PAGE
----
] Our results provide evidence that the higher risk of over-anticoagulation associated with variant VKORC11173C/T
among European Americans is independent of such heterogeneity.
We recently reported a significantly increased risk of major hemorrhage conferred by variant CYP2C9
genotype but not by variant VKORC1 1173C/T
genotype after adjusting for the influence of INR at the time of the event and other clinical covariates. The risk was statistically significant among European Americans but not in African Americans. The latter finding may be due to the lower frequency of the variant genotypes in African Americans.[31
] Along with CYP2C9,
an elevated INR significantly increased the risk of major hemorrhage. For every unit increase in INR the risk of major hemorrhage increased by 75% (HR 1.74, 95%CI: 1.5, 2.1). In both African American and European American patients these gene-response associations highlight two things; the risk of hemorrhage is higher among patients who possess CYP2C9
variants and the risk of hemorrhage is higher among patients who have elevated INR. These effects are independent of each other.
To our knowledge, our cohort represents the largest population of African Americans genotyped for CYP2C9
. Inclusion of the *5, *6 and *11 variants in the genotyping provides a robust estimate of the CYP2C9
allele frequencies in this previously underrepresented racial group. We examined only four SNPs in the VKORC1
gene (1173C/T, 3730G/A, 2255C/T, 1542G/C
). We did not assess the -1639G/A polymorphism (rs9923231) as studies have demonstrated that the 1173C and -1639G allele are in linkage disequilibrium among both African Americans[28
] and European Americans.[49
] Three of these polymorphisms (1173C/T, 2255C/T, 1542G/C
) are part of the haplotype that has been associated with a relatively low hepatic VKORC1
mRNA expression in the liver of European Americans.[49
] Furthermore, Rieder et al showed that the 1173C/T
polymorphism alone was as informative as VKORC1
haplotypes for predicting warfarin dose in a Caucasian population.[49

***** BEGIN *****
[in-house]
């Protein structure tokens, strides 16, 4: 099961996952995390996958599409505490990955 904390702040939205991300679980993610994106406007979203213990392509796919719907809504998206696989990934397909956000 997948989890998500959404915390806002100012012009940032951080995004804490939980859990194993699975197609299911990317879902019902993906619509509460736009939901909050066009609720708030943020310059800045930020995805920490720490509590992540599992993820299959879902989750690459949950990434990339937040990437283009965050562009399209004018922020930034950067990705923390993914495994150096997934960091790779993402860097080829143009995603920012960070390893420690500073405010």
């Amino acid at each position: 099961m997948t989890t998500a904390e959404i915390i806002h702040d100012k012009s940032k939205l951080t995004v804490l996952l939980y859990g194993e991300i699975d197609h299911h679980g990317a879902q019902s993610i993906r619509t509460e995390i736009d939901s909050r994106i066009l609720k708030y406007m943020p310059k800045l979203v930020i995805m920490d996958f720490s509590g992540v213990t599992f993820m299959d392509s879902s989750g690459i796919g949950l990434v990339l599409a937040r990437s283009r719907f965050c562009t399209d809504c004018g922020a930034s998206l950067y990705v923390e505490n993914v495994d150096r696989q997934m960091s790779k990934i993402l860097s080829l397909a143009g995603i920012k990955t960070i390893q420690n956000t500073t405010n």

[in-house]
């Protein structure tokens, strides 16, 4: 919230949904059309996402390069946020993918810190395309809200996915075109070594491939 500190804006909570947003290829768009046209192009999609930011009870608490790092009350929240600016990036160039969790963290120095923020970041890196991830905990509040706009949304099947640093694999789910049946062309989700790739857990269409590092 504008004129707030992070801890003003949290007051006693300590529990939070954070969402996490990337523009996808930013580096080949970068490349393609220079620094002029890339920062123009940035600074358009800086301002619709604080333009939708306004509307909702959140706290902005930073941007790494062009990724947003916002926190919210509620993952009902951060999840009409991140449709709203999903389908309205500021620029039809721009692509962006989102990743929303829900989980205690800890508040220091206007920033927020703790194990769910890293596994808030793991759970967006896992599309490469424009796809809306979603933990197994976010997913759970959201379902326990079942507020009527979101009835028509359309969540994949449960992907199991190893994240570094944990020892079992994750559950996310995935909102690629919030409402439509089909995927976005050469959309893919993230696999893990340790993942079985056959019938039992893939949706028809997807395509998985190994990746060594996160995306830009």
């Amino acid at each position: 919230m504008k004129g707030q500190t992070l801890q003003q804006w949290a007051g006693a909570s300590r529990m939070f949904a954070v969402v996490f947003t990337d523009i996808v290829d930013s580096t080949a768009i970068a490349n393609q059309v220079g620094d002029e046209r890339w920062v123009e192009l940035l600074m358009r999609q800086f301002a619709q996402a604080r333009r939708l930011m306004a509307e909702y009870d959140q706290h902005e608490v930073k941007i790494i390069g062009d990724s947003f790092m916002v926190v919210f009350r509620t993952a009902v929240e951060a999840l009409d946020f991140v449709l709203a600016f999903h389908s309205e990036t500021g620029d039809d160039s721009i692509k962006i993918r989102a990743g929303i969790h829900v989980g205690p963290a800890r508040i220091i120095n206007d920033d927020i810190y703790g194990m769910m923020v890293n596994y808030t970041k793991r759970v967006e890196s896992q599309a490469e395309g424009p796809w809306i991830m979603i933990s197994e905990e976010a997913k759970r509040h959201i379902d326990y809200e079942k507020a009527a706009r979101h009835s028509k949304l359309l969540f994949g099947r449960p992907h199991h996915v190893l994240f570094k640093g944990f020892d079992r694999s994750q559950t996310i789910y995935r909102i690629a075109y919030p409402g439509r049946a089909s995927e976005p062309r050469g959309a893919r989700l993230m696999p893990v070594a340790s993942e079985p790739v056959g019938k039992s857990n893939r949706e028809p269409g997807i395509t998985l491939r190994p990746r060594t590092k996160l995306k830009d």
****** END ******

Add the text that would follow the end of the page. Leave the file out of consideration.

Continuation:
] The haplotype structure differs significantly between persons of European versus African descent[20
] and may differ among African Americans across the US depending on the degree of racial admixture.[60
] Therefore all four SNPs were included in the initial models for African Americans. Assessment of other VKORC1
polymorphisms will help determine haplotype structure and may identify other influential VKORC1
polymorphisms among African Americans.
We also recognize our sample-size was inadequate to detect significant CYP2C9-VKORC1
interaction in either race group. After adjusting for statistically significant and clinically relevant covariates a post-hoc assessment of power demonstrates the adequacy of the cohort size to detect significant dose differences (between variant and wild-type genotype) for VKORC1
among European Americans and African Americans and for CYP2C9
among European Americans (power >80%). However among African Americans significant dose difference was not detected for CYP2C9
(power ~40%) except when it was modeled on an additive scale for average dose. For most anticoagulation endpoints the risk ratios detected were consistent with the null for both European Americans and African Americans. Only risk ratios for INR >4 demonstrated an increased risk of over-anticoagulation among European Americans with variant VKORC1 genotype (power >80%) but not for variant CYP2C9 genotype (power ~70%). Documentation of vitamin K intake was based on patient report using vitamin K inventory and was not quantified by assay/measurements.[34
] However, all measurements were used consistently; therefore, bias if any should be non-differential. We recognize that many factors including changes in vitamin K intake can contribute to INR fluctuation.[45
] The inclusion of the Vscore potentially accounts for the changes in unmeasured/unobserved environmental influences. We assessed the influence of only two genes (CYP2C9
) and recognize that other genes may influence warfarin response or modify the effect of these genes. ApoE has recently been shown to influence warfarin dose among African Americans. Other genes such as gamma-glutamyl carboxylase, calumenin, epoxide hydroxylase may influence warfarin dose in this race group. However, the extent to which variability in other genes in the warfarin pathways influences warfarin response is yet to be resolved.